Chargers President Dean Spanos and Beathard hired Riley, whom Bobby has known literally since he was in high school, as head coach in January, 1999, to bring the excitement back to Chargers football.
Riley is one of a few new faces at the Chargers' training center these days. Beathard and the player personnel department landed a select group of key veterans during the 1999 offseason to augment the Bolts' roster.
Joining Pro Bowlers Junior Seau and Rodney Harrison, both Beathard draft selections, on the NFL’s top-ranked defensive unit will be ball-hawking free safety Darren Perry (Steelers), bone-crushing middle linebacker Eric Hill (Rams and Cardinals) and steady defensive end Al Fontenot (Bears and Colts).
On the opposite side of the ball, the Chargers will be directed by 12-year NFL signal-caller Jim Harbaugh, who was acquired in a trade with Baltimore to provide Riley's new offensive system with a proven leader. Jeff Graham, an eight-year veteran, gives Harbaugh and the Chargers' receiving corps a tough, physical presence.
The Chargers feel the 1999 offseason was even more fruitful than 1998 when the team cemented its lineup by grabbing running back Natrone Means, offensive linemen John Jackson, Aaron Taylor and Roman Portin, cornerback Charles Dimry and linebacker Gerald Dixon via free agency.
In addition to acquiring new players, the Chargers continued to sign their top players to long-term deals. In 1997, Seau was re-signed through the 2002 season to a contract that made him the highest paid linebacker in NFL history at the time. Several other key players also have inked multi-year deals, including Harrison, Dwayne Harper, Lew Bush, Raylee Johnson, Terrell Fletcher and Vaughn Parker.
When the 1994 San Diego Chargers earned a trip to Super Bowl XXIX in Miami, Florida, it marked the seventh time a Beathard team has journeyed to the world championship. Four times his team has produced a Super Bowl victory.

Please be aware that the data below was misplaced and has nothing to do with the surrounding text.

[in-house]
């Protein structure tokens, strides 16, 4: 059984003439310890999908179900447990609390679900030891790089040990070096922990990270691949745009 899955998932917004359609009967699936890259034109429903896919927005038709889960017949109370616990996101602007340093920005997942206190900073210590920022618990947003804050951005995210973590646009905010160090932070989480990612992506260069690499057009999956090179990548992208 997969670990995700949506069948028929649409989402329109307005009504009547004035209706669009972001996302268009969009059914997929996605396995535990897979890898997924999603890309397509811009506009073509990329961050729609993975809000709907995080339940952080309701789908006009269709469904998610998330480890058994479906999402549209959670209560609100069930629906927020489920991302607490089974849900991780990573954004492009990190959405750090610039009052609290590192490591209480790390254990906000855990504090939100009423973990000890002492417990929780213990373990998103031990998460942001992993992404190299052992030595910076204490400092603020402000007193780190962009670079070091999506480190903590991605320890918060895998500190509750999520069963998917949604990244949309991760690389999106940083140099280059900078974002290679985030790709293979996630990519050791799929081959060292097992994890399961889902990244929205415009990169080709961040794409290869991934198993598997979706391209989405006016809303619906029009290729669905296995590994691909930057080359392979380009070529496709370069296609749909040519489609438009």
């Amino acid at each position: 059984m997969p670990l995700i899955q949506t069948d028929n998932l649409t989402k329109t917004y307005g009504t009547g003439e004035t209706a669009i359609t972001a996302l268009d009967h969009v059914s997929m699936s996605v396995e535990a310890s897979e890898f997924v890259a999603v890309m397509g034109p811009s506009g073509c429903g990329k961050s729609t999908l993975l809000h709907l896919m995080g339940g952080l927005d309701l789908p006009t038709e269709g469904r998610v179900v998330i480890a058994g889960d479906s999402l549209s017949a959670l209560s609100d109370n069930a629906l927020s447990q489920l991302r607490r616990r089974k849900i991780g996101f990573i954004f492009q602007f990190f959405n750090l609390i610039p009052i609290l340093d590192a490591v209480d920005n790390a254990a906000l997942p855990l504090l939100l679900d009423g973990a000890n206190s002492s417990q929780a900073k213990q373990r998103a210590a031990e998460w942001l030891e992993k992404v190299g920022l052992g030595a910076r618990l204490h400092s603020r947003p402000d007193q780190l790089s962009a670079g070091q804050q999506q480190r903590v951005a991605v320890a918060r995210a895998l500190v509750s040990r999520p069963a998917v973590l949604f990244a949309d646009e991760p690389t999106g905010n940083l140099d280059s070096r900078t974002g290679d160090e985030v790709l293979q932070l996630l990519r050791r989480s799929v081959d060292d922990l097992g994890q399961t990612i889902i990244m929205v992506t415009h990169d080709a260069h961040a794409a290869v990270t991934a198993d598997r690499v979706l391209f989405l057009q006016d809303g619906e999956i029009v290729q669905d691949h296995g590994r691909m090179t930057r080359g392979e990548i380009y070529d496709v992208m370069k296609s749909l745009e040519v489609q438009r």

In addition to his role as general manager of the Chargers, Beathard was on the NFL’s College Relations Committee and the Working Group on NFL Europe Football Operations.
Beathard was Born in Zanesville, Ohio on January 24, 1937. He grew up in the Los Angeles area and attended El Segundo High. He moved on to Cal Poly-San Luis Obispo where he played quarterback, 1956-58, and helped lead the 1957 and '58 teams to consecutive 9-1 records.
Bobby and his wife, Christine, reside in Franklin, Tennessee. Beathard was an avid runner, surfer and cyclist. He has run in dozens of marathons, including several Boston Marathons and has won the World Bodysurfing Championships multiple times. Beathard has four children: sons Kurt (Jan. 4, 1963), a former offensive coordinator at Western Carolina and Illinois State; Jeff (June 9, 1964), a twelfth-round choice of the Rams in 1988 and former scout for the Chargers; and Casey (Dec. 2, 1965), a songwriter and singer in Nashville, Tennessee, who also scouted part-time for the Chargers; and daughter Jaime (Sept. 25, 1968). Bobby also has 12 grandchildren, including C.J. Beathard who is a quarterback for the San Francisco 49ers.
The Modern-Era Nominees for the Class of 2018 will be announced on NFL Network during the “Contenders Show” on September 12, 2017 at 8 PM ET.